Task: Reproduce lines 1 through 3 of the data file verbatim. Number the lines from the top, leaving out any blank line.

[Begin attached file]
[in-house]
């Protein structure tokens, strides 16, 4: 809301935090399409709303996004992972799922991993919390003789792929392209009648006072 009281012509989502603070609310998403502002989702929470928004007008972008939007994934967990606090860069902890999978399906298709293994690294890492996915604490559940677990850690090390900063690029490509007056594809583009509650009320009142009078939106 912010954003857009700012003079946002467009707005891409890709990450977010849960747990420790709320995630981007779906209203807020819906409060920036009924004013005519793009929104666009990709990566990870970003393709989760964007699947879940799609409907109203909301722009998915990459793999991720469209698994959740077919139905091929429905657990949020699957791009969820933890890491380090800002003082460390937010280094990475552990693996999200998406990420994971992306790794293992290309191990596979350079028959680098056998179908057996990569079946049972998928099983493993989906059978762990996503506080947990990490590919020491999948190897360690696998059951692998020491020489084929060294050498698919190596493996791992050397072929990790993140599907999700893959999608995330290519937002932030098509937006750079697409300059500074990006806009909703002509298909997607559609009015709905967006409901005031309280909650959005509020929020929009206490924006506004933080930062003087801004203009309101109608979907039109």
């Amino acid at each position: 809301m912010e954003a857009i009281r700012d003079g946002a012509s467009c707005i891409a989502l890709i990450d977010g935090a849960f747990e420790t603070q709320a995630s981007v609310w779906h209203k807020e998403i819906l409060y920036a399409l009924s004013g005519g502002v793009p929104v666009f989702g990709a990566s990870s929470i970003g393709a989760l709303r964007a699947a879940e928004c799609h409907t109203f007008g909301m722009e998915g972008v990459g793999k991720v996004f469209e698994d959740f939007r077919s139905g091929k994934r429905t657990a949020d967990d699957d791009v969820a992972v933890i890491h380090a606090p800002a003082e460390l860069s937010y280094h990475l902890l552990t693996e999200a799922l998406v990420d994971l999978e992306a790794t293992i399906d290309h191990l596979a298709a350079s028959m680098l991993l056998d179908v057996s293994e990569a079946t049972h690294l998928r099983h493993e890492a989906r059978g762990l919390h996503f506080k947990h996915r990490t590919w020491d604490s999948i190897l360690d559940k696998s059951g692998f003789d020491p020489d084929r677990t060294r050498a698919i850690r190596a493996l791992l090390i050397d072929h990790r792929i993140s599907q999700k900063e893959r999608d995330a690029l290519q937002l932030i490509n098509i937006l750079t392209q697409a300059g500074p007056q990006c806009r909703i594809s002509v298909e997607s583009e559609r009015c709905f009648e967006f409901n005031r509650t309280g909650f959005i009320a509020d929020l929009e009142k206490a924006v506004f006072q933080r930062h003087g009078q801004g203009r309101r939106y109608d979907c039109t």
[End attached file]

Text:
[in-house]
């Protein structure tokens, strides 16, 4: 809301935090399409709303996004992972799922991993919390003789792929392209009648006072 009281012509989502603070609310998403502002989702929470928004007008972008939007994934967990606090860069902890999978399906298709293994690294890492996915604490559940677990850690090390900063690029490509007056594809583009509650009320009142009078939106 912010954003857009700012003079946002467009707005891409890709990450977010849960747990420790709320995630981007779906209203807020819906409060920036009924004013005519793009929104666009990709990566990870970003393709989760964007699947879940799609409907109203909301722009998915990459793999991720469209698994959740077919139905091929429905657990949020699957791009969820933890890491380090800002003082460390937010280094990475552990693996999200998406990420994971992306790794293992290309191990596979350079028959680098056998179908057996990569079946049972998928099983493993989906059978762990996503506080947990990490590919020491999948190897360690696998059951692998020491020489084929060294050498698919190596493996791992050397072929990790993140599907999700893959999608995330290519937002932030098509937006750079697409300059500074990006806009909703002509298909997607559609009015709905967006409901005031309280909650959005509020929020929009206490924006506004933080930062003087801004203009309101109608979907039109």
């Amino acid at each position: 809301m912010e954003a857009i009281r700012d003079g946002a012509s467009c707005i891409a989502l890709i990450d977010g935090a849960f747990e420790t603070q709320a995630s981007v609310w779906h209203k807020e998403i819906l409060y920036a399409l009924s004013g005519g502002v793009p929104v666009f989702g990709a990566s990870s929470i970003g393709a989760l709303r964007a699947a879940e928004c799609h409907t109203f007008g909301m722009e998915g972008v990459g793999k991720v996004f469209e698994d959740f939007r077919s139905g091929k994934r429905t657990a949020d967990d699957d791009v969820a992972v933890i890491h380090a606090p800002a003082e460390l860069s937010y280094h990475l902890l552990t693996e999200a799922l998406v990420d994971l999978e992306a790794t293992i399906d290309h191990l596979a298709a350079s028959m680098l991993l056998d179908v057996s293994e990569a079946t049972h690294l998928r099983h493993e890492a989906r059978g762990l919390h996503f506080k947990h996915r990490t590919w020491d604490s999948i190897l360690d559940k696998s059951g692998f003789d020491p020489d084929r677990t060294r050498a698919i850690r190596a493996l791992l090390i050397d072929h990790r792929i993140s599907q999700k900063e893959r999608d995330a690029l290519q937002l932030i490509n098509i937006l750079t392209q697409a300059g500074p007056q990006c806009r909703i594809s002509v298909e997607s583009e559609r009015c709905f009648e967006f409901n005031r509650t309280g909650f959005i009320a509020d929020l929009e009142k206490a924006v506004f006072q933080r930062h003087g009078q801004g203009r309101r939106y109608d979907c039109t």